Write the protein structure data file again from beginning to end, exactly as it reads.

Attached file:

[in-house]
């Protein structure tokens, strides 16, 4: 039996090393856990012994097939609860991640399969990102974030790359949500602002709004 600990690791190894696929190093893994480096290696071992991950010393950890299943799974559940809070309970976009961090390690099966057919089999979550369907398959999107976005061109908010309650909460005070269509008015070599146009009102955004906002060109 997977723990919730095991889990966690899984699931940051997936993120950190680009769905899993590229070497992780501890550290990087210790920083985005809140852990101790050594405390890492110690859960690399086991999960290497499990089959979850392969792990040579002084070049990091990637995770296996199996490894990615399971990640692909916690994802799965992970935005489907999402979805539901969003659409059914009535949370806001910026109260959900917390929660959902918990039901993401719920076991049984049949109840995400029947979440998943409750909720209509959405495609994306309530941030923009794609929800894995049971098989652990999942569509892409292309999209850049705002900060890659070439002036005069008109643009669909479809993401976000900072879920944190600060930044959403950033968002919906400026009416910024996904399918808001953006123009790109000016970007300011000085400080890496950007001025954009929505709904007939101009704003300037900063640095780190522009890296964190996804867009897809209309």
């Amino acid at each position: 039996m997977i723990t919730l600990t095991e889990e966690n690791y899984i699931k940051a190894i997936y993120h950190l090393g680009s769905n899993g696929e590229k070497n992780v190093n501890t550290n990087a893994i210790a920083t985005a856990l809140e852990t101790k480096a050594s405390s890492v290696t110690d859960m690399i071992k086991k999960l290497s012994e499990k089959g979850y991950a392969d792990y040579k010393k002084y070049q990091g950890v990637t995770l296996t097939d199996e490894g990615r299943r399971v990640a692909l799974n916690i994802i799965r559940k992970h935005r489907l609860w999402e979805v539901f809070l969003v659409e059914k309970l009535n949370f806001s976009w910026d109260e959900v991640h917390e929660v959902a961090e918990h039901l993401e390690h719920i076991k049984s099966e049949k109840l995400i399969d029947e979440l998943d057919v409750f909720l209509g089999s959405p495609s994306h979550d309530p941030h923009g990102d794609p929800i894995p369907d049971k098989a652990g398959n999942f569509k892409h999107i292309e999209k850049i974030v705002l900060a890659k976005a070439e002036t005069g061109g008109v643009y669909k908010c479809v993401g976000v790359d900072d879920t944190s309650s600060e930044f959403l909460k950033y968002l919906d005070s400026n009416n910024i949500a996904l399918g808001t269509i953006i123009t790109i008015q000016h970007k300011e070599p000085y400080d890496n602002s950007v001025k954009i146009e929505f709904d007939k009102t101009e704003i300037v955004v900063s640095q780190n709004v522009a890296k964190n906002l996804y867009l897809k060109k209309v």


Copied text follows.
[in-house]
């Protein structure tokens, strides 16, 4: 039996090393856990012994097939609860991640399969990102974030790359949500602002709004 600990690791190894696929190093893994480096290696071992991950010393950890299943799974559940809070309970976009961090390690099966057919089999979550369907398959999107976005061109908010309650909460005070269509008015070599146009009102955004906002060109 997977723990919730095991889990966690899984699931940051997936993120950190680009769905899993590229070497992780501890550290990087210790920083985005809140852990101790050594405390890492110690859960690399086991999960290497499990089959979850392969792990040579002084070049990091990637995770296996199996490894990615399971990640692909916690994802799965992970935005489907999402979805539901969003659409059914009535949370806001910026109260959900917390929660959902918990039901993401719920076991049984049949109840995400029947979440998943409750909720209509959405495609994306309530941030923009794609929800894995049971098989652990999942569509892409292309999209850049705002900060890659070439002036005069008109643009669909479809993401976000900072879920944190600060930044959403950033968002919906400026009416910024996904399918808001953006123009790109000016970007300011000085400080890496950007001025954009929505709904007939101009704003300037900063640095780190522009890296964190996804867009897809209309």
């Amino acid at each position: 039996m997977i723990t919730l600990t095991e889990e966690n690791y899984i699931k940051a190894i997936y993120h950190l090393g680009s769905n899993g696929e590229k070497n992780v190093n501890t550290n990087a893994i210790a920083t985005a856990l809140e852990t101790k480096a050594s405390s890492v290696t110690d859960m690399i071992k086991k999960l290497s012994e499990k089959g979850y991950a392969d792990y040579k010393k002084y070049q990091g950890v990637t995770l296996t097939d199996e490894g990615r299943r399971v990640a692909l799974n916690i994802i799965r559940k992970h935005r489907l609860w999402e979805v539901f809070l969003v659409e059914k309970l009535n949370f806001s976009w910026d109260e959900v991640h917390e929660v959902a961090e918990h039901l993401e390690h719920i076991k049984s099966e049949k109840l995400i399969d029947e979440l998943d057919v409750f909720l209509g089999s959405p495609s994306h979550d309530p941030h923009g990102d794609p929800i894995p369907d049971k098989a652990g398959n999942f569509k892409h999107i292309e999209k850049i974030v705002l900060a890659k976005a070439e002036t005069g061109g008109v643009y669909k908010c479809v993401g976000v790359d900072d879920t944190s309650s600060e930044f959403l909460k950033y968002l919906d005070s400026n009416n910024i949500a996904l399918g808001t269509i953006i123009t790109i008015q000016h970007k300011e070599p000085y400080d890496n602002s950007v001025k954009i146009e929505f709904d007939k009102t101009e704003i300037v955004v900063s640095q780190n709004v522009a890296k964190n906002l996804y867009l897809k060109k209309v």